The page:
Indian Meal Moth (Plodia interpunctella)

One of the last things you want to find when you open your wardrobe is a moth, or worse, a bunch of moths. Upon closer inspection, you might find hundreds of tiny holes chewed right through your clothing.


Well, thankfully the Indian Meal Moth is much more likely to feed on plants, grains, or other food products you’ve left sitting out than your clothes.

Despite this, these moths can still be worrisome pests. Able to breed at a rapid pace, they can quickly become an infestation.


So, what do you need to know about the Indian Meal Moth? We’re going to examine their key characteristics and habits as a pest, so keep reading to learn everything you need to know about these fluttery nuisances.

Features and Characteristics


The Indian Meal Moth is not very large for a moth, measuring at 8 to 10 millimeters in length when fully grown, their wingspans getting up to 16 to 20 millimeters in width. They have brown heads, and their wings are generally a reddish-brown color, with a copper band. They may also appear bronze or dark grey in color.


The rest of their bodies are a brownish-red color, but you’ll mainly notice their wings, as they’re the largest and most colorful part. As far as the larvae of the Indian Meal Moth, they are always white and are generally too small to notice with the naked eye. These larvae will have brownish heads and will develop through 5 to 7 larval stages of growth.


Larvae will get up to 12-14 millimeters long when fully matured and carry themselves on three sets of legs near the head, with five sets of prolegs extending from the abdomen.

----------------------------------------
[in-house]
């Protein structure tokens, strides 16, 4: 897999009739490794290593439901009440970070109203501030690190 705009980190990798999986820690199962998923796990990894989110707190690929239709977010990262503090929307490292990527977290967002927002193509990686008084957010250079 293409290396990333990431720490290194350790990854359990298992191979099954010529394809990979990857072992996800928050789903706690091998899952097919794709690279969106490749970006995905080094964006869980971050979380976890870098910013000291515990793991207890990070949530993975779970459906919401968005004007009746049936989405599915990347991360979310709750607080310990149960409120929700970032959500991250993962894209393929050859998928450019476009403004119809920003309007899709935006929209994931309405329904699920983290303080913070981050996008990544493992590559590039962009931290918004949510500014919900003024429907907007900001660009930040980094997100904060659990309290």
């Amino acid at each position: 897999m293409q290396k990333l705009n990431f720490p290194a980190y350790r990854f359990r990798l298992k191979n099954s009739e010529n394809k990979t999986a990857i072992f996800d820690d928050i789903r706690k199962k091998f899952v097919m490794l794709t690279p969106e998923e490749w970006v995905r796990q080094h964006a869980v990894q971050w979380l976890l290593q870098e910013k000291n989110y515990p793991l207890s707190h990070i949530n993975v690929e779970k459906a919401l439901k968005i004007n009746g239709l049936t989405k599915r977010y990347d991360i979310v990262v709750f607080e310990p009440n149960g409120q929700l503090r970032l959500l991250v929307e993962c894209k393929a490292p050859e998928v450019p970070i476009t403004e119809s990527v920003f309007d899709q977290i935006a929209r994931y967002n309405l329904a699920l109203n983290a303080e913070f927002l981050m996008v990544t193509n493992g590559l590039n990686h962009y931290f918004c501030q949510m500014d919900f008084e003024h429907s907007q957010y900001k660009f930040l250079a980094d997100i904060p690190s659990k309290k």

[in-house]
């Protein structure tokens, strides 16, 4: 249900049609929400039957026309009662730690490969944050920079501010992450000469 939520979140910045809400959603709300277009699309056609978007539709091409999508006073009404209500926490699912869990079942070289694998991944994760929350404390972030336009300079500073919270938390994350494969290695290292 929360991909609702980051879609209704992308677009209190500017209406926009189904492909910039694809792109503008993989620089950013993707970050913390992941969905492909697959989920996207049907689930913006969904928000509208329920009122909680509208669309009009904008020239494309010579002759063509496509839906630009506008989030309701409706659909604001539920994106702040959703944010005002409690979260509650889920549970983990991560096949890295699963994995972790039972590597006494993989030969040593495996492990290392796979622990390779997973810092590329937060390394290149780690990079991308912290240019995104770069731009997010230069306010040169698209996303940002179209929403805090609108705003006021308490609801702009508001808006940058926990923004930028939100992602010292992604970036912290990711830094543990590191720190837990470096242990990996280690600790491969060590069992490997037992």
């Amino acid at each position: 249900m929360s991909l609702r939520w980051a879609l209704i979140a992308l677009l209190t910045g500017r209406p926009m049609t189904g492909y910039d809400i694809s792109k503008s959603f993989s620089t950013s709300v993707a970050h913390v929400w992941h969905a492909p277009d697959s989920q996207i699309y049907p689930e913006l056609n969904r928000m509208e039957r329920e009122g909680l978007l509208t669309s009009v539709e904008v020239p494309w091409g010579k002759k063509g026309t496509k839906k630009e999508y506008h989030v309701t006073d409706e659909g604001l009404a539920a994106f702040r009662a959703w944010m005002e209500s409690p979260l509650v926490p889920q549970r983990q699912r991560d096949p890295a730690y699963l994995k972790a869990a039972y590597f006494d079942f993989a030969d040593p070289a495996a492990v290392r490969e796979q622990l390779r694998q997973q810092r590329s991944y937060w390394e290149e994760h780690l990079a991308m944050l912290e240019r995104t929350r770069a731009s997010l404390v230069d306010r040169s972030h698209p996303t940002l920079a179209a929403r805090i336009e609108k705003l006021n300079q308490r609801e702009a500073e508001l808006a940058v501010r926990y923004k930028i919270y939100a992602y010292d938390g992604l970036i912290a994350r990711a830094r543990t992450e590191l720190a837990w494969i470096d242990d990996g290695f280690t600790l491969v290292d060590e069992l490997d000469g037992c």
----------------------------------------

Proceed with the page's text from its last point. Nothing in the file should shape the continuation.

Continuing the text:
They have many similarities in the life cycle with clothes moths but these ones will generally go after plant-based foods, including vegetables, grains, or other foods like these. As such, they’ll be most drawn to kitchens with readily accessible plant foods left out for them but their diet often include dried food, if not tightly sealed as well.


In extreme cases where other food sources are scarce, they may also cannibalize healthy larvae. They tend to only eat larvae that are not closely genetically related to them but will sometimes eat their own siblings in the absence of infested food.

Indian Meal Moth (Plodia interpunctella) AccuRat

How did they come in


Because Indian Meal Moths are so small, they can easily find entrance into your home through a number of ways. Any tiny gap in a window or siding can let one in, but they’ll most commonly gain entrance through open doors. As much as opening and closing a door is enough to let one in. 


Once inside your home, they will search for any open food source available to them. These food sources are usually plant-based, such as vegetables or fruits left out on the counter, or grains like open boxes of cereal or oats.


They may also infest pet food that has been left open, laying their eggs in and around the food so that they can hatch and feed right away. You can tell if you’ve got an infestation of these moths if you find webbing inside food containers or on the food itself. If you see it, then moth control should take place as soon as possible.